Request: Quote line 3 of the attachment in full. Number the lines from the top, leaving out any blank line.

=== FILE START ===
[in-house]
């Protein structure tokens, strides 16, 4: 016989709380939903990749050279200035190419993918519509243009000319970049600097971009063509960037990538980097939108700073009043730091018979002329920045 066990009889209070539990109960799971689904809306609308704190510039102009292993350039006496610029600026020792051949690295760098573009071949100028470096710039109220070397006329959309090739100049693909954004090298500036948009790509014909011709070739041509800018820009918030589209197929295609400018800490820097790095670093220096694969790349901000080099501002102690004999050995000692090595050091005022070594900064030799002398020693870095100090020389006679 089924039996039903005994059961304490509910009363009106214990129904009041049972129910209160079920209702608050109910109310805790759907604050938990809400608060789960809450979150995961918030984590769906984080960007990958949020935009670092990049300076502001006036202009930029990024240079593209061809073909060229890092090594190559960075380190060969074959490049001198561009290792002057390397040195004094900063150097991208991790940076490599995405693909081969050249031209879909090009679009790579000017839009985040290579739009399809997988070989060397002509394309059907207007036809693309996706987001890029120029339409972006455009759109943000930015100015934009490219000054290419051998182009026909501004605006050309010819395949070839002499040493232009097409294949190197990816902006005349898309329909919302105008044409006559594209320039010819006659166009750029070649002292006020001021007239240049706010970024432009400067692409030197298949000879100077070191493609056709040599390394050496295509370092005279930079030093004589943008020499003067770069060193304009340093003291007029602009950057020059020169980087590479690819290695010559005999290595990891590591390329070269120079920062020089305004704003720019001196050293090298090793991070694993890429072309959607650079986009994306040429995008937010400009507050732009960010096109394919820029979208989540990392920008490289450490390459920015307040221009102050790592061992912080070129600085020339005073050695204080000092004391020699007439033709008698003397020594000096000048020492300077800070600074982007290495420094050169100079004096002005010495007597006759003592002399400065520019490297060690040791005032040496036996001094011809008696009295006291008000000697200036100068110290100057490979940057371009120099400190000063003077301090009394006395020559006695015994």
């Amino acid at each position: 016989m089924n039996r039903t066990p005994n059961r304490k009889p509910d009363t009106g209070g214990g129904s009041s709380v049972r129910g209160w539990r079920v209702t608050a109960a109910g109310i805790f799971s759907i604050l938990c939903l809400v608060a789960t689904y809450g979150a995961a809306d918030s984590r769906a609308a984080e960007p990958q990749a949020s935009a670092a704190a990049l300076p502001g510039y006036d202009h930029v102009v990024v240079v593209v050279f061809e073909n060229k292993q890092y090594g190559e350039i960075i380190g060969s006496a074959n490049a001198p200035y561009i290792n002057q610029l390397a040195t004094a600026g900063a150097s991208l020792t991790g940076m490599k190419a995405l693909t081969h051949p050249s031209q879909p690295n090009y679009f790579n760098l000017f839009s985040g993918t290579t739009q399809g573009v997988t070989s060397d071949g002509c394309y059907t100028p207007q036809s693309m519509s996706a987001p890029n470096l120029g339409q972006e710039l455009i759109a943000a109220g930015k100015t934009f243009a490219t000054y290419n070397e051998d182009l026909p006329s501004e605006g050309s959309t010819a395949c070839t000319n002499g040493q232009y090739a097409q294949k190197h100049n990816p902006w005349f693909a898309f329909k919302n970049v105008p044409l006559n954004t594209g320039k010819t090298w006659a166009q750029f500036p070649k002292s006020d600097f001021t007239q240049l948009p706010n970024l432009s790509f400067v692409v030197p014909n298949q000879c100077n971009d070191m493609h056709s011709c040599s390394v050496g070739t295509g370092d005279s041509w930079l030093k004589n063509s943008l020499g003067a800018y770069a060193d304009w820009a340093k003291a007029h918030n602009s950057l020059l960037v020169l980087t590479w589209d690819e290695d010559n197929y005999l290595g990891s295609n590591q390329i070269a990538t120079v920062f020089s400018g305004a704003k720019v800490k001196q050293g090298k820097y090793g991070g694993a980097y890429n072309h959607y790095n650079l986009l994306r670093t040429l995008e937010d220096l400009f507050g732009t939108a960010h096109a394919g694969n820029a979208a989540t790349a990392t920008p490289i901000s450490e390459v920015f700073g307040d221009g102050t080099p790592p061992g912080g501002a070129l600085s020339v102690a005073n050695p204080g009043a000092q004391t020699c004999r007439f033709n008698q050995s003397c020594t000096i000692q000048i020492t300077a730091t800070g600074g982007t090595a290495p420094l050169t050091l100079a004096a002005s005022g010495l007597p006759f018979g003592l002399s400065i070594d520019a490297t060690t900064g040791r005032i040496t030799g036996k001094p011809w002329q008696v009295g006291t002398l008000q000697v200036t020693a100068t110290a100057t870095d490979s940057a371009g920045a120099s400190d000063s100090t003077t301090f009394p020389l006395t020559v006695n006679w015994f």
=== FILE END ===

């Amino acid at each position: 016989m089924n039996r039903t066990p005994n059961r304490k009889p509910d009363t009106g209070g214990g129904s009041s709380v049972r129910g209160w539990r079920v209702t608050a109960a109910g109310i805790f799971s759907i604050l938990c939903l809400v608060a789960t689904y809450g979150a995961a809306d918030s984590r769906a609308a984080e960007p990958q990749a949020s935009a670092a704190a990049l300076p502001g510039y006036d202009h930029v102009v990024v240079v593209v050279f061809e073909n060229k292993q890092y090594g190559e350039i960075i380190g060969s006496a074959n490049a001198p200035y561009i290792n002057q610029l390397a040195t004094a600026g900063a150097s991208l020792t991790g940076m490599k190419a995405l693909t081969h051949p050249s031209q879909p690295n090009y679009f790579n760098l000017f839009s985040g993918t290579t739009q399809g573009v997988t070989s060397d071949g002509c394309y059907t100028p207007q036809s693309m519509s996706a987001p890029n470096l120029g339409q972006e710039l455009i759109a943000a109220g930015k100015t934009f243009a490219t000054y290419n070397e051998d182009l026909p006329s501004e605006g050309s959309t010819a395949c070839t000319n002499g040493q232009y090739a097409q294949k190197h100049n990816p902006w005349f693909a898309f329909k919302n970049v105008p044409l006559n954004t594209g320039k010819t090298w006659a166009q750029f500036p070649k002292s006020d600097f001021t007239q240049l948009p706010n970024l432009s790509f400067v692409v030197p014909n298949q000879c100077n971009d070191m493609h056709s011709c040599s390394v050496g070739t295509g370092d005279s041509w930079l030093k004589n063509s943008l020499g003067a800018y770069a060193d304009w820009a340093k003291a007029h918030n602009s950057l020059l960037v020169l980087t590479w589209d690819e290695d010559n197929y005999l290595g990891s295609n590591q390329i070269a990538t120079v920062f020089s400018g305004a704003k720019v800490k001196q050293g090298k820097y090793g991070g694993a980097y890429n072309h959607y790095n650079l986009l994306r670093t040429l995008e937010d220096l400009f507050g732009t939108a960010h096109a394919g694969n820029a979208a989540t790349a990392t920008p490289i901000s450490e390459v920015f700073g307040d221009g102050t080099p790592p061992g912080g501002a070129l600085s020339v102690a005073n050695p204080g009043a000092q004391t020699c004999r007439f033709n008698q050995s003397c020594t000096i000692q000048i020492t300077a730091t800070g600074g982007t090595a290495p420094l050169t050091l100079a004096a002005s005022g010495l007597p006759f018979g003592l002399s400065i070594d520019a490297t060690t900064g040791r005032i040496t030799g036996k001094p011809w002329q008696v009295g006291t002398l008000q000697v200036t020693a100068t110290a100057t870095d490979s940057a371009g920045a120099s400190d000063s100090t003077t301090f009394p020389l006395t020559v006695n006679w015994f």